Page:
Nobody wants to get the flu. Here are some tips to prevent it from spreading.
By Hub staff report
Nobody wants to get the flu. So while a particularly widespread flu season is upon us this year, Johns Hopkins is asking everyone in our community to help keep it from spreading.
In a message Thursday, Provost Sunil Kumar and Senior Vice President for Finance and Administration Daniel Ennis asked students, faculty, and staff who have illness accompanied by fever to stay away from such places as classes, labs, dining halls, and offices where they could spread the virus to others. To limit contagion, it is recommended that a person suffering from flu should have a normal temperature for 24 hours (without the use of fever-reducing medications) before resuming a regular schedule.
Kumar and Ennis also noted that in many cases it’s appropriate for a student or staff member to decide on their own to stay away from activities. The university is asking faculty to be flexible in allowing students to make these decisions without necessarily visiting a medical practitioner for documentation of their illness. Staff can notify their managers and follow the procedures outlined in the HR manual.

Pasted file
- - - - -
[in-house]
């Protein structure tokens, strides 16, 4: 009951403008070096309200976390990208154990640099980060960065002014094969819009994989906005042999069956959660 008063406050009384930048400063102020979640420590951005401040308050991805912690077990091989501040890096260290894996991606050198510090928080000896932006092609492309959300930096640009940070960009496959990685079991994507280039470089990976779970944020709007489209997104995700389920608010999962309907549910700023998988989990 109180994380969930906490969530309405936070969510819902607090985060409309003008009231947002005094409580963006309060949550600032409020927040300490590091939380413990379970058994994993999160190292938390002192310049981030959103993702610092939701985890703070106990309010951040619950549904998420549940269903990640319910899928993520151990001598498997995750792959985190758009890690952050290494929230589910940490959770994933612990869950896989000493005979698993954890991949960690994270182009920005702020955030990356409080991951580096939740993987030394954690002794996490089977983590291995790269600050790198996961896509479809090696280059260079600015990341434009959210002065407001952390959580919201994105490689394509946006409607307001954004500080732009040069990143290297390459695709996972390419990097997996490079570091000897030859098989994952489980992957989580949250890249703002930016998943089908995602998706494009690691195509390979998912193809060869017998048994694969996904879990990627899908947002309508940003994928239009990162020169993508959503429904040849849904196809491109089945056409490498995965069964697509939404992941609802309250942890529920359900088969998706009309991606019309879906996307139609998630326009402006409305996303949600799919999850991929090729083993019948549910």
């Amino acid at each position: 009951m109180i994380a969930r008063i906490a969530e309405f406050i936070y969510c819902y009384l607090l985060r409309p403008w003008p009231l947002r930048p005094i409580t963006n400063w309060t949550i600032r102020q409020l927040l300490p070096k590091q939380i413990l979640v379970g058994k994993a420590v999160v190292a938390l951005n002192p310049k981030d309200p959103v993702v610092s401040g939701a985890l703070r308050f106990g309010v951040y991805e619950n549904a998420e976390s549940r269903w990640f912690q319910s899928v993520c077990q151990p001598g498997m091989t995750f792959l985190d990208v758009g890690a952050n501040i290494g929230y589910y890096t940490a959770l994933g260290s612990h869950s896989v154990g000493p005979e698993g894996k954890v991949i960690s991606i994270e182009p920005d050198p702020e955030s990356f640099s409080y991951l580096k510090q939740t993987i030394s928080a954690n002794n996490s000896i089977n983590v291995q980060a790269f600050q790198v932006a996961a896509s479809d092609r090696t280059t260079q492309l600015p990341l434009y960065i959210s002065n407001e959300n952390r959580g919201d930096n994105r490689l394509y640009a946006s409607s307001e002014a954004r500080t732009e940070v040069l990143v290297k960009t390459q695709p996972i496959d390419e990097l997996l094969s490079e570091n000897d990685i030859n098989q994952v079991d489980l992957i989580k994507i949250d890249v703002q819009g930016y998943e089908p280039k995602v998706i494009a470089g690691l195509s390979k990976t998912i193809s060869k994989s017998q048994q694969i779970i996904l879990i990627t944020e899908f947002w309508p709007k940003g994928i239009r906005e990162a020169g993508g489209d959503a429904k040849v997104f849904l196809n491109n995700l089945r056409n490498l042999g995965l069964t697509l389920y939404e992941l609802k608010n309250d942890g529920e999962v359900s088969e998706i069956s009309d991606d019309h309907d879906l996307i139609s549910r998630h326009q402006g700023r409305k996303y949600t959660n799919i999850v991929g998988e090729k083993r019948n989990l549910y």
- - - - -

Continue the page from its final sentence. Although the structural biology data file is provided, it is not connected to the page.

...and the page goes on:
To help prevent the spread of respiratory viruses:
* Get a flu vaccination, even if you are not required to do so
* Clean your hands frequently with soap and water (washing for a full minute) or use an alcohol-based hand sanitizer. Hand washing is crucial, particularly before eating or any activity that involves touching one’s face
* Cough into your sleeve (the crook of your elbow) or a tissue, not into your hands
* Stay home if you have a fever
Flu typically runs its course in three to seven days, but if symptoms worsen or persist beyond that time—especially fever—or if you have symptoms of a bacterial infection, such as nasal drainage that changes from clear to colored after five to seven days or shortness of breath, it is recommended that you seek medical treatment. People at higher risk of flu complications due to other medical conditions, such as pregnancy, asthma or COPD, or chemotherapy, should seek medical treatment right away.
source: Johns Hopkins Magazine